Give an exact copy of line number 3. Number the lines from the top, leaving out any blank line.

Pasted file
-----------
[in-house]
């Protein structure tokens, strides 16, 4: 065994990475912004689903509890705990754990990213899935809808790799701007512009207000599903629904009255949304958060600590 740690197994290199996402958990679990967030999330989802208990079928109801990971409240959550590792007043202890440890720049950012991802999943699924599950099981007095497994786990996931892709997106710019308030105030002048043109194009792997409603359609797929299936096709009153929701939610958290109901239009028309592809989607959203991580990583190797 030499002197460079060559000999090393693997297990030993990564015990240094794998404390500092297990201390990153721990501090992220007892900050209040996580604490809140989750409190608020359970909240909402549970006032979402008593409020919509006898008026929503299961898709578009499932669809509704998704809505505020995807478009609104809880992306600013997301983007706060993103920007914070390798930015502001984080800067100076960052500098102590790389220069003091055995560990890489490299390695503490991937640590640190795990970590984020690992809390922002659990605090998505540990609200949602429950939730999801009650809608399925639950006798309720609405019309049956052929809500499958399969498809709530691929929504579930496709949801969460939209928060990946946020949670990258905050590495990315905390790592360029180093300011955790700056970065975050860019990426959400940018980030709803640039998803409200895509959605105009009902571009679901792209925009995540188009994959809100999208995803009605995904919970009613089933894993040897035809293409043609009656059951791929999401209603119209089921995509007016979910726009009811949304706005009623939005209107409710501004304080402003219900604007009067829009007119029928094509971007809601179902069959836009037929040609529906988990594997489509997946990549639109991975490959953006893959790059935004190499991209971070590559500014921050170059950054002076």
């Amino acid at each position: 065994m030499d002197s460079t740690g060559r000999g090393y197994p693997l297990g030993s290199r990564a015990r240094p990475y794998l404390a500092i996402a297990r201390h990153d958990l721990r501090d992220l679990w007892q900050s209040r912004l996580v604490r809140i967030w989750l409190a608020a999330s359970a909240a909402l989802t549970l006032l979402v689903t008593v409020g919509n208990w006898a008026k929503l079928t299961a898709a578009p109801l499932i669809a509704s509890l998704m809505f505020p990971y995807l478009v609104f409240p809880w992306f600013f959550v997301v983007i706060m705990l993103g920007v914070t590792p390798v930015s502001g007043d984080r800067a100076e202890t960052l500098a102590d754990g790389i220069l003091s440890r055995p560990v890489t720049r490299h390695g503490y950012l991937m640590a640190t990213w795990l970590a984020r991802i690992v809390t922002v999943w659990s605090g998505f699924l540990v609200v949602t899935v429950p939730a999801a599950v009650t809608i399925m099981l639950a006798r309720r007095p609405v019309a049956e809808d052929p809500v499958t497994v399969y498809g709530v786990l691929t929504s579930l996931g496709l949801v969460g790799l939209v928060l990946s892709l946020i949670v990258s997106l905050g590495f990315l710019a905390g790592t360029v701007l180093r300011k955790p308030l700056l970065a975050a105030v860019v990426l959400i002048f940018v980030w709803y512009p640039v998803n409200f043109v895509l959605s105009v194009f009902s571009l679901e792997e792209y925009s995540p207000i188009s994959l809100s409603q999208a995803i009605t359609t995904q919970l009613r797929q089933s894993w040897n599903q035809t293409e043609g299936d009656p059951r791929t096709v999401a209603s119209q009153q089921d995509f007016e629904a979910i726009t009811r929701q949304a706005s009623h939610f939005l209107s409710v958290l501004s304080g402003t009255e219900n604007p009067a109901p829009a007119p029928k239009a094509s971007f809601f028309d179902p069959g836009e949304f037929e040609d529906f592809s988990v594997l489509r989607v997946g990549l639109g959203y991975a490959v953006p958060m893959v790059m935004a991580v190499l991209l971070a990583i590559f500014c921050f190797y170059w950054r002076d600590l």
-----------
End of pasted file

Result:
């Amino acid at each position: 065994m030499d002197s460079t740690g060559r000999g090393y197994p693997l297990g030993s290199r990564a015990r240094p990475y794998l404390a500092i996402a297990r201390h990153d958990l721990r501090d992220l679990w007892q900050s209040r912004l996580v604490r809140i967030w989750l409190a608020a999330s359970a909240a909402l989802t549970l006032l979402v689903t008593v409020g919509n208990w006898a008026k929503l079928t299961a898709a578009p109801l499932i669809a509704s509890l998704m809505f505020p990971y995807l478009v609104f409240p809880w992306f600013f959550v997301v983007i706060m705990l993103g920007v914070t590792p390798v930015s502001g007043d984080r800067a100076e202890t960052l500098a102590d754990g790389i220069l003091s440890r055995p560990v890489t720049r490299h390695g503490y950012l991937m640590a640190t990213w795990l970590a984020r991802i690992v809390t922002v999943w659990s605090g998505f699924l540990v609200v949602t899935v429950p939730a999801a599950v009650t809608i399925m099981l639950a006798r309720r007095p609405v019309a049956e809808d052929p809500v499958t497994v399969y498809g709530v786990l691929t929504s579930l996931g496709l949801v969460g790799l939209v928060l990946s892709l946020i949670v990258s997106l905050g590495f990315l710019a905390g790592t360029v701007l180093r300011k955790p308030l700056l970065a975050a105030v860019v990426l959400i002048f940018v980030w709803y512009p640039v998803n409200f043109v895509l959605s105009v194009f009902s571009l679901e792997e792209y925009s995540p207000i188009s994959l809100s409603q999208a995803i009605t359609t995904q919970l009613r797929q089933s894993w040897n599903q035809t293409e043609g299936d009656p059951r791929t096709v999401a209603s119209q009153q089921d995509f007016e629904a979910i726009t009811r929701q949304a706005s009623h939610f939005l209107s409710v958290l501004s304080g402003t009255e219900n604007p009067a109901p829009a007119p029928k239009a094509s971007f809601f028309d179902p069959g836009e949304f037929e040609d529906f592809s988990v594997l489509r989607v997946g990549l639109g959203y991975a490959v953006p958060m893959v790059m935004a991580v190499l991209l971070a990583i590559f500014c921050f190797y170059w950054r002076d600590l």